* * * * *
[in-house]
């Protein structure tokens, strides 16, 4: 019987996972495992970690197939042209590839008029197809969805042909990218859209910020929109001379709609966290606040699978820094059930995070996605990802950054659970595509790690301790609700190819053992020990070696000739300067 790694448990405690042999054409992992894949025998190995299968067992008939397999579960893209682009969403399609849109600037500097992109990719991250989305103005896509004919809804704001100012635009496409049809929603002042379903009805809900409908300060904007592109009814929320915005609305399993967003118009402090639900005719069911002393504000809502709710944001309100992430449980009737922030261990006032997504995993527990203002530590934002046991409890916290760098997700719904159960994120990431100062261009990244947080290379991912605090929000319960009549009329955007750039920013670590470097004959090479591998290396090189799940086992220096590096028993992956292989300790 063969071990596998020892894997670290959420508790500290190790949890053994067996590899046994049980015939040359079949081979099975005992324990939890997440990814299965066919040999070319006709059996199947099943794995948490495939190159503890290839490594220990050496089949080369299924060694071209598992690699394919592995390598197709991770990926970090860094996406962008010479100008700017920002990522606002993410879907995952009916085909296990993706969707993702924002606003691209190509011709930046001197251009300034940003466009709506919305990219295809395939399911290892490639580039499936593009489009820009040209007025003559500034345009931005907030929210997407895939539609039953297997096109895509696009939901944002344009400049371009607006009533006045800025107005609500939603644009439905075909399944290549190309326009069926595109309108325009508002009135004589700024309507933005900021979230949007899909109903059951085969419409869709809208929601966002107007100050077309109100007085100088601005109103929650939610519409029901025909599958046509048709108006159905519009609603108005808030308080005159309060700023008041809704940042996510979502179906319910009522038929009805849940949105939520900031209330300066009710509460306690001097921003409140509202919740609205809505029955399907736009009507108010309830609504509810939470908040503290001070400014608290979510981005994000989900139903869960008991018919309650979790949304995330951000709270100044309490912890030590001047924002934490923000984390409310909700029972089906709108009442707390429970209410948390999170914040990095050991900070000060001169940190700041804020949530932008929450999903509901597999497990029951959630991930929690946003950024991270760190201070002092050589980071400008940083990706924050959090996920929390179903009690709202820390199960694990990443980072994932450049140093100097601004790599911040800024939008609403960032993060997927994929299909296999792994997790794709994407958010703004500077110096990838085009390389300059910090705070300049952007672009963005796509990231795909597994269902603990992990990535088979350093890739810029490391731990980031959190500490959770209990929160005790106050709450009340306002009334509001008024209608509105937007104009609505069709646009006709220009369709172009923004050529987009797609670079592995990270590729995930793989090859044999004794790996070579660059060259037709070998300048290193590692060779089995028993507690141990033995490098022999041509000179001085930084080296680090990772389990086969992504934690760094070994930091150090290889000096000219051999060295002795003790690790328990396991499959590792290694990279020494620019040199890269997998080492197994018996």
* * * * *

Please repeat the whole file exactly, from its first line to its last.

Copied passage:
[in-house]
């Protein structure tokens, strides 16, 4: 019987996972495992970690197939042209590839008029197809969805042909990218859209910020929109001379709609966290606040699978820094059930995070996605990802950054659970595509790690301790609700190819053992020990070696000739300067 790694448990405690042999054409992992894949025998190995299968067992008939397999579960893209682009969403399609849109600037500097992109990719991250989305103005896509004919809804704001100012635009496409049809929603002042379903009805809900409908300060904007592109009814929320915005609305399993967003118009402090639900005719069911002393504000809502709710944001309100992430449980009737922030261990006032997504995993527990203002530590934002046991409890916290760098997700719904159960994120990431100062261009990244947080290379991912605090929000319960009549009329955007750039920013670590470097004959090479591998290396090189799940086992220096590096028993992956292989300790 063969071990596998020892894997670290959420508790500290190790949890053994067996590899046994049980015939040359079949081979099975005992324990939890997440990814299965066919040999070319006709059996199947099943794995948490495939190159503890290839490594220990050496089949080369299924060694071209598992690699394919592995390598197709991770990926970090860094996406962008010479100008700017920002990522606002993410879907995952009916085909296990993706969707993702924002606003691209190509011709930046001197251009300034940003466009709506919305990219295809395939399911290892490639580039499936593009489009820009040209007025003559500034345009931005907030929210997407895939539609039953297997096109895509696009939901944002344009400049371009607006009533006045800025107005609500939603644009439905075909399944290549190309326009069926595109309108325009508002009135004589700024309507933005900021979230949007899909109903059951085969419409869709809208929601966002107007100050077309109100007085100088601005109103929650939610519409029901025909599958046509048709108006159905519009609603108005808030308080005159309060700023008041809704940042996510979502179906319910009522038929009805849940949105939520900031209330300066009710509460306690001097921003409140509202919740609205809505029955399907736009009507108010309830609504509810939470908040503290001070400014608290979510981005994000989900139903869960008991018919309650979790949304995330951000709270100044309490912890030590001047924002934490923000984390409310909700029972089906709108009442707390429970209410948390999170914040990095050991900070000060001169940190700041804020949530932008929450999903509901597999497990029951959630991930929690946003950024991270760190201070002092050589980071400008940083990706924050959090996920929390179903009690709202820390199960694990990443980072994932450049140093100097601004790599911040800024939008609403960032993060997927994929299909296999792994997790794709994407958010703004500077110096990838085009390389300059910090705070300049952007672009963005796509990231795909597994269902603990992990990535088979350093890739810029490391731990980031959190500490959770209990929160005790106050709450009340306002009334509001008024209608509105937007104009609505069709646009006709220009369709172009923004050529987009797609670079592995990270590729995930793989090859044999004794790996070579660059060259037709070998300048290193590692060779089995028993507690141990033995490098022999041509000179001085930084080296680090990772389990086969992504934690760094070994930091150090290889000096000219051999060295002795003790690790328990396991499959590792290694990279020494620019040199890269997998080492197994018996």